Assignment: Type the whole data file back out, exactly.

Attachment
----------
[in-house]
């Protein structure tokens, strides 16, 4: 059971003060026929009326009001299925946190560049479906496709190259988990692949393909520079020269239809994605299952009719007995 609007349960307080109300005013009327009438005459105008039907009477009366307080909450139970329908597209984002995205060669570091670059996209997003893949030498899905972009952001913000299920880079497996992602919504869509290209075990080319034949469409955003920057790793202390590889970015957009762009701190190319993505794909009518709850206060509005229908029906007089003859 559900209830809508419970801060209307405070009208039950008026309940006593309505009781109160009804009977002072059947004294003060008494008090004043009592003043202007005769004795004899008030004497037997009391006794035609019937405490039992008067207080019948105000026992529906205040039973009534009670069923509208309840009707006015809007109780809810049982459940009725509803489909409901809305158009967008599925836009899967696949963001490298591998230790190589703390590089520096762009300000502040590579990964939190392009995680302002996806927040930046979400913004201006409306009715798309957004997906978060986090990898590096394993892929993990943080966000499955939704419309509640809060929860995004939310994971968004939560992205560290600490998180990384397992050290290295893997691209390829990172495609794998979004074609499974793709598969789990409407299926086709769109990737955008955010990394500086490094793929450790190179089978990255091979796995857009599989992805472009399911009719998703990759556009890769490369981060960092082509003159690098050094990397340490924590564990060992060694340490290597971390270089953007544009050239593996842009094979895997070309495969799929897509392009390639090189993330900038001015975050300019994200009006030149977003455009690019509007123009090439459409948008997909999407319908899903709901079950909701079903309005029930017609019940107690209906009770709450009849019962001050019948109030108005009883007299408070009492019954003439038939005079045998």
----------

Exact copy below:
[in-house]
């Protein structure tokens, strides 16, 4: 059971003060026929009326009001299925946190560049479906496709190259988990692949393909520079020269239809994605299952009719007995 609007349960307080109300005013009327009438005459105008039907009477009366307080909450139970329908597209984002995205060669570091670059996209997003893949030498899905972009952001913000299920880079497996992602919504869509290209075990080319034949469409955003920057790793202390590889970015957009762009701190190319993505794909009518709850206060509005229908029906007089003859 559900209830809508419970801060209307405070009208039950008026309940006593309505009781109160009804009977002072059947004294003060008494008090004043009592003043202007005769004795004899008030004497037997009391006794035609019937405490039992008067207080019948105000026992529906205040039973009534009670069923509208309840009707006015809007109780809810049982459940009725509803489909409901809305158009967008599925836009899967696949963001490298591998230790190589703390590089520096762009300000502040590579990964939190392009995680302002996806927040930046979400913004201006409306009715798309957004997906978060986090990898590096394993892929993990943080966000499955939704419309509640809060929860995004939310994971968004939560992205560290600490998180990384397992050290290295893997691209390829990172495609794998979004074609499974793709598969789990409407299926086709769109990737955008955010990394500086490094793929450790190179089978990255091979796995857009599989992805472009399911009719998703990759556009890769490369981060960092082509003159690098050094990397340490924590564990060992060694340490290597971390270089953007544009050239593996842009094979895997070309495969799929897509392009390639090189993330900038001015975050300019994200009006030149977003455009690019509007123009090439459409948008997909999407319908899903709901079950909701079903309005029930017609019940107690209906009770709450009849019962001050019948109030108005009883007299408070009492019954003439038939005079045998």